• (1) Cultivated wild mushroom species that are grown, harvested, and processed in an operation that is regulated by the food regulatory agency that has jurisdiction over the operation; or
      • (2) Wild mushroom species if they are in packaged form and are the product of a food processing plant that is regulated by the food regulatory agency that has jurisdiction over the plant.

Retail and Wholesale Regulations and Regulatory Authorities


Retail / Direct to the Consumer

On the Farm
  • Regulation: Not applicable. "Food establishment" does not include operations selling whole, uncut produce (77 Ill. Adm. Code 750.100). There is no restriction on selling specialty mushrooms or mushroom products direct-to-consumer, on-farm.
Farmers Markets
  • Regulation: Food Handling Regulation Enforcement Act (410 ILCS 625).
    • Section 3.3 Farmers Markets.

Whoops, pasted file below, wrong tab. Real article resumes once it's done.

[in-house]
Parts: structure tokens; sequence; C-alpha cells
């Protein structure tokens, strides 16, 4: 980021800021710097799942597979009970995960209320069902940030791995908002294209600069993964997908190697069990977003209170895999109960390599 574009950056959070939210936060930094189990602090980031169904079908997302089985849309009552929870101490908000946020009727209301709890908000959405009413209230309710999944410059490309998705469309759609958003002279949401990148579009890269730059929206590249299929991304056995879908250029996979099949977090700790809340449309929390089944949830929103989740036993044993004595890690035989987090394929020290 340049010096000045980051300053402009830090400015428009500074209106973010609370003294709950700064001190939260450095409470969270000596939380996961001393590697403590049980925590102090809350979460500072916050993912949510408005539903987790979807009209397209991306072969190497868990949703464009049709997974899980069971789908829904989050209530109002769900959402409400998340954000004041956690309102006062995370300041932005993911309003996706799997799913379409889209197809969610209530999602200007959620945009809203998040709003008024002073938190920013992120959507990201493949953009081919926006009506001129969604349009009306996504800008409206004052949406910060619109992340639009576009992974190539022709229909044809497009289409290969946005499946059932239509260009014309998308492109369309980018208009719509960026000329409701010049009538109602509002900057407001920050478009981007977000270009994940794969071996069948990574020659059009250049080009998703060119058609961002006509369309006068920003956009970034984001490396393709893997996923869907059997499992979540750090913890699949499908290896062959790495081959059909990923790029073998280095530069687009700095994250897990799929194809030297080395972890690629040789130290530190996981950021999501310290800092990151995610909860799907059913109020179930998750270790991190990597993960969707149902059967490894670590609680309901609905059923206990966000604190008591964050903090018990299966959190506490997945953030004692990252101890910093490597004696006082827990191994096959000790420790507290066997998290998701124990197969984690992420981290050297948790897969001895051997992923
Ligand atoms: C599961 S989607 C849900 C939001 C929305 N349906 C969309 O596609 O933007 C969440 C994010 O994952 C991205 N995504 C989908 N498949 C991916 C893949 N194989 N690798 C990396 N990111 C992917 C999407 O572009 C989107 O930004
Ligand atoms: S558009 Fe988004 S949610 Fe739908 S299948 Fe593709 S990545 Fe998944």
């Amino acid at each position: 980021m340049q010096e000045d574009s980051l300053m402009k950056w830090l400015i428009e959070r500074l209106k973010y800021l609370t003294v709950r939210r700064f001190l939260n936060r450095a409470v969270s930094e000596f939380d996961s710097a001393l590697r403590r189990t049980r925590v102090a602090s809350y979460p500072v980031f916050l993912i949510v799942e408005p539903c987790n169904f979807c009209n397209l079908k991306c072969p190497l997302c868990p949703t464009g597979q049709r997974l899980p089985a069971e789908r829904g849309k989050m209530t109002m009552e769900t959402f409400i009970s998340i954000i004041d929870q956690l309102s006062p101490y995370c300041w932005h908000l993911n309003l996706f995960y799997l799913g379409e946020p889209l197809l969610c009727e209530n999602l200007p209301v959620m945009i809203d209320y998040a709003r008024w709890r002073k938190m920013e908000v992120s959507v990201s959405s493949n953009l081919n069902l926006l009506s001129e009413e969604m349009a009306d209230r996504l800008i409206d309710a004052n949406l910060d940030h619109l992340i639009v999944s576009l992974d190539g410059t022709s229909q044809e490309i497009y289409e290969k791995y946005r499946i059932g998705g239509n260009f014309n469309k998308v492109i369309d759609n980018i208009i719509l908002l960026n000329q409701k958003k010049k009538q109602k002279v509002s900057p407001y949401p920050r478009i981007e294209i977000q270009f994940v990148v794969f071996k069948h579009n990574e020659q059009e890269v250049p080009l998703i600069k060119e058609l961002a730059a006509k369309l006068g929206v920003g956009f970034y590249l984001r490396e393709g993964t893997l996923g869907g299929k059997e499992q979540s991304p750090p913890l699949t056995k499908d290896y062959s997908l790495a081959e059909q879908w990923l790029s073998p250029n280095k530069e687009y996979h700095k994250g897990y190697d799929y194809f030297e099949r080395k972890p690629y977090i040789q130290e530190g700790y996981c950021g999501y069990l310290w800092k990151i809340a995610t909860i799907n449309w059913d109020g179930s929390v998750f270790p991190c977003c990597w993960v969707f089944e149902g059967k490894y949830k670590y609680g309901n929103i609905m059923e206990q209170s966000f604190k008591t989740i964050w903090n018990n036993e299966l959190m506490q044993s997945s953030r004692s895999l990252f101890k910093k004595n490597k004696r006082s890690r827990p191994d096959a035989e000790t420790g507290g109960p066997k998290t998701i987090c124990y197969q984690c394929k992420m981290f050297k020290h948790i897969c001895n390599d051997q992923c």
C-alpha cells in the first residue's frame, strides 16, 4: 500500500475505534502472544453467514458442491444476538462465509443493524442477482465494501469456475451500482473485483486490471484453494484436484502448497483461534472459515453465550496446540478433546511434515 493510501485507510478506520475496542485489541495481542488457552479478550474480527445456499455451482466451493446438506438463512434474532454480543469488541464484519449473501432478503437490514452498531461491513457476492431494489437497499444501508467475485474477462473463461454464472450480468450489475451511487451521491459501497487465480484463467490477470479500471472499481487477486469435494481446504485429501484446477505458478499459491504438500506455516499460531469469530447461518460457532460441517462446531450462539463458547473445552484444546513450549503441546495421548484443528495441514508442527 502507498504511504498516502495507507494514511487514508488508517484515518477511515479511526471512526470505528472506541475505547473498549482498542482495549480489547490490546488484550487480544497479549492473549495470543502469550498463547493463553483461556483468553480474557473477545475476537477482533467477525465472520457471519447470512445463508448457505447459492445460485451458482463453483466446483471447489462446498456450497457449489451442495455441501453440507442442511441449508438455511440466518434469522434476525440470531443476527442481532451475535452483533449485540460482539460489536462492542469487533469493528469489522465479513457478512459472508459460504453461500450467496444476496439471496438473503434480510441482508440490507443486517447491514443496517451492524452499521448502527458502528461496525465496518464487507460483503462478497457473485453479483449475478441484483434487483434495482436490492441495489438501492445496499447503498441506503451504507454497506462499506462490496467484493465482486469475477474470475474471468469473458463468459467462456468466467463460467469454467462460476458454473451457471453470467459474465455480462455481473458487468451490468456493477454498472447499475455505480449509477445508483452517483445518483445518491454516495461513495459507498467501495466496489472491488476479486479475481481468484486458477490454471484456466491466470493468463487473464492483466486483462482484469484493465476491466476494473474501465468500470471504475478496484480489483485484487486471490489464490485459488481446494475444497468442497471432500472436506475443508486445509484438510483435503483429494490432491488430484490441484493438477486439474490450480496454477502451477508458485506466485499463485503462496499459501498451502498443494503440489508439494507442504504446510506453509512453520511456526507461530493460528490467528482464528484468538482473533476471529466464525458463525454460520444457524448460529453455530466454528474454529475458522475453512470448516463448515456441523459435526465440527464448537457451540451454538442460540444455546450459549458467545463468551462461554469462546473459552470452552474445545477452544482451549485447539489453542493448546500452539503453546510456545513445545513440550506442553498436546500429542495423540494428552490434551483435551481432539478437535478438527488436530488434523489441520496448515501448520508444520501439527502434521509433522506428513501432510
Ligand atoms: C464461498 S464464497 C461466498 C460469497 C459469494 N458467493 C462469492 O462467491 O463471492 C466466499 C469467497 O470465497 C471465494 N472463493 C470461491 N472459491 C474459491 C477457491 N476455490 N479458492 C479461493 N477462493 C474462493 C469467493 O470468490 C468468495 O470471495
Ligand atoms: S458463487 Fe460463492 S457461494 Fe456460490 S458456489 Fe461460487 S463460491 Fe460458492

• Section 3.5 Product origin
  • Regulatory Authority: Local health departments may regulate fresh specialty mushrooms and specialty mushroom products at farmers markets, as provided under Section 3.3 and 3.5 of the Food Handling Regulation Enforcement Act (410ILCS 625).


To In-state food establishment

As defined in 77 Ill. Adm. Code 750.100, i.e. restaurants, grocery stores, etc.

  • Regulation: Not applicable. IDPH/IDOA have not adopted the FSMA Produce Safety Rule for in state sales.
  • Regulatory Authority: IDPH. Food establishments are regulated and inspected by LHD.
  • Regulation: Currently, specialty mushrooms are NOT on the list of “rarely consumed raw” produce under the regulation of the Food Safety Modernization Act Produce Safety Rule; therefore are considered COVERED produce under current FSMA-PSR guidelines.
  • Regulatory Authority: FDA. IDPH may conduct GMP inspections of Illinois mushroom processing facilities under contract with FDA.

Questions and Answers

Since mushrooms are not on the “rarely consumed raw” list of produce, does this mean that specialty mushroom species (like shiitake, lion’s mane, oyster, and others) can be eaten raw?

While it is the case that mushrooms are on the “rarely consumed raw” list, University of Illinois Extension does NOT recommend the consumption of any specialty/gourmet mushroom species in a raw state. Always cook specialty mushrooms thoroughly before consumption.